I’m sitting here pondering what to write about.
Correction: I’ve been sitting here pondering what to write about.
I’ve Googled blog post ideas, and have looked at other blogs for inspiration. Yet, zilch. I’m still waiting for that metaphorical surge of lighting that will push me off a cliff into a creative abyss.
So, I’m writing about writer’s block, and also just general blocks.
When there’s a road block, you find a way around it: a detour. These detours usually mess up a lot of plans and cause a lot of stress, but somehow, one way or the other, you end up where you’re supposed to. It’s the best example of fate, and I’m a believer (albeit a flimsy one) in fate. So when I write, I always wonder if my writer’s block is supposed to happen. Maybe the universe has this great idea in store for me, but doesn’t want to mess anything up by giving it to me now. Unfortunately, though that could be great, but it doesn’t benefit me immediately.
I’ve also been in a “research” slump. As freshmen, we have to come up with an experiment we want to conduct during our sophomore year, and the proposal for said project is due sometime in April. In the beginning of the year, I was confident in my idea, but as I researched further and saw all of the issues, I realized I needed a new idea. So, the world came crashing down. I felt attacked by all of the amazing wunderkinds who were on the road to curing cancer at Intel Science Fair, while I was still contemplating whether or not to cite in APA or MLA. I felt severely disadvantaged because I wasn’t a pro at coding, or had little resources in terms of labs. Also, I couldn’t understand half of the titles of the projects.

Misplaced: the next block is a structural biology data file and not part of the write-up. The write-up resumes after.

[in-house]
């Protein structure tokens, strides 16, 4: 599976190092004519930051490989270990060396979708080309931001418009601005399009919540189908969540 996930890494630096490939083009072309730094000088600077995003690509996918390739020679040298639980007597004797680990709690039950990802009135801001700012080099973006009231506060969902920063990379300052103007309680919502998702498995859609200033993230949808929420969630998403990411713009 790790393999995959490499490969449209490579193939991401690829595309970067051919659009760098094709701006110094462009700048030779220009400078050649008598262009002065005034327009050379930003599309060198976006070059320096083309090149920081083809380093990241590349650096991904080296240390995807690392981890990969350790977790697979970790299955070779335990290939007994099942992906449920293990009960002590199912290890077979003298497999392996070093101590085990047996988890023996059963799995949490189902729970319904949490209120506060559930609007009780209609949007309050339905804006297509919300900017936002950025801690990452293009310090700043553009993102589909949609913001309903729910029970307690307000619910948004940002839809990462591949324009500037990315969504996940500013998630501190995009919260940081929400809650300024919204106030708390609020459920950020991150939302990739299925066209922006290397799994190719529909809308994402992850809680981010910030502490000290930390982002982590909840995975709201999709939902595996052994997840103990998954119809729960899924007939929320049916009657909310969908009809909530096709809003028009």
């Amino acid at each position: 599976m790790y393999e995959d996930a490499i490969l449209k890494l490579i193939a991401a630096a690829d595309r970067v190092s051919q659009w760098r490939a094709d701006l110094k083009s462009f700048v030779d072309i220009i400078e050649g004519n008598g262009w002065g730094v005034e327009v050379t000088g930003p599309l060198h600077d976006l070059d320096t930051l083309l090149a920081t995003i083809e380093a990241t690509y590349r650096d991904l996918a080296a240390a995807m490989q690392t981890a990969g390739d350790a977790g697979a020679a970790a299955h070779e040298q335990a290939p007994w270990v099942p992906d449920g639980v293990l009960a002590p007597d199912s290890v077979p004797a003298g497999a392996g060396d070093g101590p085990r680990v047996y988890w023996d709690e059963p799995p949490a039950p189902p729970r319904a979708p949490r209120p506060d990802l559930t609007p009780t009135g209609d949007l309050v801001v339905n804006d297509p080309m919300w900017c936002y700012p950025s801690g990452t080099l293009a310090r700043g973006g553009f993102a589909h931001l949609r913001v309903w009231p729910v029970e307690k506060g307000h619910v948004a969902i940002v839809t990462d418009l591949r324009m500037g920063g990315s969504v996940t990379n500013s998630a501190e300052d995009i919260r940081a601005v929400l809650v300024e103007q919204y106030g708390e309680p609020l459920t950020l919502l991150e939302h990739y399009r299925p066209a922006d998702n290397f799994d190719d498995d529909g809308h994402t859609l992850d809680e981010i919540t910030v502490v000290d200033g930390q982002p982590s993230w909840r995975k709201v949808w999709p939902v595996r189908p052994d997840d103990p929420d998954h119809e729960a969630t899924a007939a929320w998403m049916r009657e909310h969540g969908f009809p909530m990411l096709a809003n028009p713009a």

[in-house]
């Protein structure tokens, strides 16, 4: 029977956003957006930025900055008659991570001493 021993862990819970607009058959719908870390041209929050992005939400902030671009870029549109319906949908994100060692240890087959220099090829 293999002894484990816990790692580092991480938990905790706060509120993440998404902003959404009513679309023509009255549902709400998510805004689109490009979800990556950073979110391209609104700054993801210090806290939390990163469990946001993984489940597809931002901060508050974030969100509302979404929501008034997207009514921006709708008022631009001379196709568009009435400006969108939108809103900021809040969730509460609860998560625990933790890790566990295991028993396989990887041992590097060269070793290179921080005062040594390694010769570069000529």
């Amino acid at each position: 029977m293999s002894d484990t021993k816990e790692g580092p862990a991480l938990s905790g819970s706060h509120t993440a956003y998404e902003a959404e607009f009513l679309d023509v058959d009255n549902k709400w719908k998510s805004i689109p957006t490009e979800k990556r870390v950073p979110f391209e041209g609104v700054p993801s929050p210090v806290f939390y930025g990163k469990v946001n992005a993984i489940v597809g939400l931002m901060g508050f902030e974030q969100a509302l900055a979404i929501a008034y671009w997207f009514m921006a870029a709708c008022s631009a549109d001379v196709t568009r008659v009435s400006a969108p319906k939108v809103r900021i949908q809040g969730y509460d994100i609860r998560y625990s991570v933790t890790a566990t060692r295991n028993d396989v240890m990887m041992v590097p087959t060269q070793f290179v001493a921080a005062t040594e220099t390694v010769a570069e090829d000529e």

As of now, I’m still in a slump, but I’m slowly crawling back to creativity and originality.
One reason why is a TED Talk I watched last night. To begin with, I love TED talks. This particular one, which I can’t think of the name, was about a man who used his limitations to inspire his creativity. During art school, he developed shaky hands and permanent nerve damage, rendering him incapable of creating the art he knew and loved. After seeing a neurologist, the man was told to “embrace the shake.” This pushed him to embrace his limitations, and after overcoming them, falling into a creative slump. In order to get out of his slump, the man used limitations in his art. He created beautiful pieces with strange constraints such as only being able to use karate chops, or Starbucks coffee cups.
So in spirit of that TED talk and my current creative slump, I’m going to attempt to use any and all limitations as a boost. I’m going to spend less time trying to think outside of the box, and instead, make the very best out of what’s inside the box.